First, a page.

Taylor’s “feeble” report on gig economy

July 11, 2017 at 2:18 pm (Conseravative Party, Jim D, law, rights, TUC, workers)

Getty Images / Oli Scarff

Former Blair advisor Matthew Taylor’s review of the gig economy has disappointed just about everyone except the Tory government that commissioned it, and the gig economy bosses. Stephen Cavalier, the chief executive of Thompsons Solicitors said the recommendations of the review are “feeble and add another layer of unnecessary complexity”.

The review recommends that gig economy workers should get sick pay and holiday leave, but doesn’t recommend legislation banning zero-hours contracts. The review doesn’t advise workers be guaranteed minimum wage, though companies will be expected to show how workers could realistically earn at least 1.2 times the living wage of £7.50 an hour, for example by modelling the rate at which they must complete tasks to earn such pay.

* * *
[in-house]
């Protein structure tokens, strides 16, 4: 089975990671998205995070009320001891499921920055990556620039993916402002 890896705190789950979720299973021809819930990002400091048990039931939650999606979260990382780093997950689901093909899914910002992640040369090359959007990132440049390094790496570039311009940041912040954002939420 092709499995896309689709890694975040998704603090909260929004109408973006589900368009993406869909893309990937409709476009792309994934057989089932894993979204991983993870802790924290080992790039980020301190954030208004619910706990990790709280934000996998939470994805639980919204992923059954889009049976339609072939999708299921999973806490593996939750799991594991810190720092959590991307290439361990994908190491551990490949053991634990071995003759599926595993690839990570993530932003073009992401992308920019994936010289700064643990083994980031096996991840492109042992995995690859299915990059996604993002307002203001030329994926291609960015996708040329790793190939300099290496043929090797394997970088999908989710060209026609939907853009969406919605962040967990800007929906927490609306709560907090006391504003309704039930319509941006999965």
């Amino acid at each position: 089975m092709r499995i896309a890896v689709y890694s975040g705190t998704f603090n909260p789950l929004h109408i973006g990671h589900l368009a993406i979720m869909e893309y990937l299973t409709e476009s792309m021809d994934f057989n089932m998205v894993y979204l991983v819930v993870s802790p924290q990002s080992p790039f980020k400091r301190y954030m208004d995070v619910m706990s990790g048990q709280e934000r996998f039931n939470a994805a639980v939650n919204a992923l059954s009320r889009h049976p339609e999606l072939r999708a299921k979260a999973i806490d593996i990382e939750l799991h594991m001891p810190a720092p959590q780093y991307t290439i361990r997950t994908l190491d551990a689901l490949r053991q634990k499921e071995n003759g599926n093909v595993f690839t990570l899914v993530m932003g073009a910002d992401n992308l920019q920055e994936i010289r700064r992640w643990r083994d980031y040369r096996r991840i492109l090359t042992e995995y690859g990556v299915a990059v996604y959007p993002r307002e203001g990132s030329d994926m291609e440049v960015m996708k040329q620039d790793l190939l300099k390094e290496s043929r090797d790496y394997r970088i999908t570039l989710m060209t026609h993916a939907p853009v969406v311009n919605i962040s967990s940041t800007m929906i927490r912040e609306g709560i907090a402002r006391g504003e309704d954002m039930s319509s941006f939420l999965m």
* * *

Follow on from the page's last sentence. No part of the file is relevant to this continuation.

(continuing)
The idea is that would-be workers can log into a platform and see “real-time earnings potential”. If they can’t reasonably earn a living wage with the work on offer, the report  proposes it should be up to the worker to decide whether they should take up the work or not — but that also means that companies will not be required to pay minimum wage to those who knowingly agree to take on work at less busy times.

Under these proposals, if a worker chooses to “log in” to work at a time when demand is low, they might not earn the minimum wage — although the gig company would have to use its real-time data to warn them in advance.